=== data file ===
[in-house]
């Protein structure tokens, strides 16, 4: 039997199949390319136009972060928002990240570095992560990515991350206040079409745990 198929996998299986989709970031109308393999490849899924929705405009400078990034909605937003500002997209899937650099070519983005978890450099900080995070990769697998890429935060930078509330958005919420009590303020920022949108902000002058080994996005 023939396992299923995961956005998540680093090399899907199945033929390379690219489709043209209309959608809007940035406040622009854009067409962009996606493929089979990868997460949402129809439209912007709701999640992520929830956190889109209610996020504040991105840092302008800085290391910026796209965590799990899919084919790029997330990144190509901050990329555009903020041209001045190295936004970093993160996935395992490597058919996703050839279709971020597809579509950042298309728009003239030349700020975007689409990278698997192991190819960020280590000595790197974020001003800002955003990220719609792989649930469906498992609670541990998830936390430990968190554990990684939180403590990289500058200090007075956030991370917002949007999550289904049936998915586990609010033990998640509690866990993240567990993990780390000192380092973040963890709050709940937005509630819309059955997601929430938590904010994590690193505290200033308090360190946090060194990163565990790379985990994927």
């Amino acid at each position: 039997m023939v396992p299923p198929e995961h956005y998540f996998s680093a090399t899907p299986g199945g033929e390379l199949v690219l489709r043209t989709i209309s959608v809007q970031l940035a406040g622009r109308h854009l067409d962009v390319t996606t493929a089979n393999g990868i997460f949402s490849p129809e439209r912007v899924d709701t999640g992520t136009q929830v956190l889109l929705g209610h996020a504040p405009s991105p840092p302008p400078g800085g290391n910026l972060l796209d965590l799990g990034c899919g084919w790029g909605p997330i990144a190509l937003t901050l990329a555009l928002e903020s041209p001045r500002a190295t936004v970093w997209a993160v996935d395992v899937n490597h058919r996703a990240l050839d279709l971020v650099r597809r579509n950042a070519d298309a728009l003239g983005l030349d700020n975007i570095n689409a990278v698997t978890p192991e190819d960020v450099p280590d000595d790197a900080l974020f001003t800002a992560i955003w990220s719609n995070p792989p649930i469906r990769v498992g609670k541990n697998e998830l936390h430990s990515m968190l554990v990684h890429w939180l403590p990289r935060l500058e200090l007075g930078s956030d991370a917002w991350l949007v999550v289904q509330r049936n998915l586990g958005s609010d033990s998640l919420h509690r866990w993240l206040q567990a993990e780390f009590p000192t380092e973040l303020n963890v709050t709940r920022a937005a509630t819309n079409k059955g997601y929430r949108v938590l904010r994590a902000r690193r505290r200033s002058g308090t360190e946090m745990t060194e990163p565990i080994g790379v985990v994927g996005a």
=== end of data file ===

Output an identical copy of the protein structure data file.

[in-house]
């Protein structure tokens, strides 16, 4: 039997199949390319136009972060928002990240570095992560990515991350206040079409745990 198929996998299986989709970031109308393999490849899924929705405009400078990034909605937003500002997209899937650099070519983005978890450099900080995070990769697998890429935060930078509330958005919420009590303020920022949108902000002058080994996005 023939396992299923995961956005998540680093090399899907199945033929390379690219489709043209209309959608809007940035406040622009854009067409962009996606493929089979990868997460949402129809439209912007709701999640992520929830956190889109209610996020504040991105840092302008800085290391910026796209965590799990899919084919790029997330990144190509901050990329555009903020041209001045190295936004970093993160996935395992490597058919996703050839279709971020597809579509950042298309728009003239030349700020975007689409990278698997192991190819960020280590000595790197974020001003800002955003990220719609792989649930469906498992609670541990998830936390430990968190554990990684939180403590990289500058200090007075956030991370917002949007999550289904049936998915586990609010033990998640509690866990993240567990993990780390000192380092973040963890709050709940937005509630819309059955997601929430938590904010994590690193505290200033308090360190946090060194990163565990790379985990994927």
């Amino acid at each position: 039997m023939v396992p299923p198929e995961h956005y998540f996998s680093a090399t899907p299986g199945g033929e390379l199949v690219l489709r043209t989709i209309s959608v809007q970031l940035a406040g622009r109308h854009l067409d962009v390319t996606t493929a089979n393999g990868i997460f949402s490849p129809e439209r912007v899924d709701t999640g992520t136009q929830v956190l889109l929705g209610h996020a504040p405009s991105p840092p302008p400078g800085g290391n910026l972060l796209d965590l799990g990034c899919g084919w790029g909605p997330i990144a190509l937003t901050l990329a555009l928002e903020s041209p001045r500002a190295t936004v970093w997209a993160v996935d395992v899937n490597h058919r996703a990240l050839d279709l971020v650099r597809r579509n950042a070519d298309a728009l003239g983005l030349d700020n975007i570095n689409a990278v698997t978890p192991e190819d960020v450099p280590d000595d790197a900080l974020f001003t800002a992560i955003w990220s719609n995070p792989p649930i469906r990769v498992g609670k541990n697998e998830l936390h430990s990515m968190l554990v990684h890429w939180l403590p990289r935060l500058e200090l007075g930078s956030d991370a917002w991350l949007v999550v289904q509330r049936n998915l586990g958005s609010d033990s998640l919420h509690r866990w993240l206040q567990a993990e780390f009590p000192t380092e973040l303020n963890v709050t709940r920022a937005a509630t819309n079409k059955g997601y929430r949108v938590l904010r994590a902000r690193r505290r200033s002058g308090t360190e946090m745990t060194e990163p565990i080994g790379v985990v994927g996005a």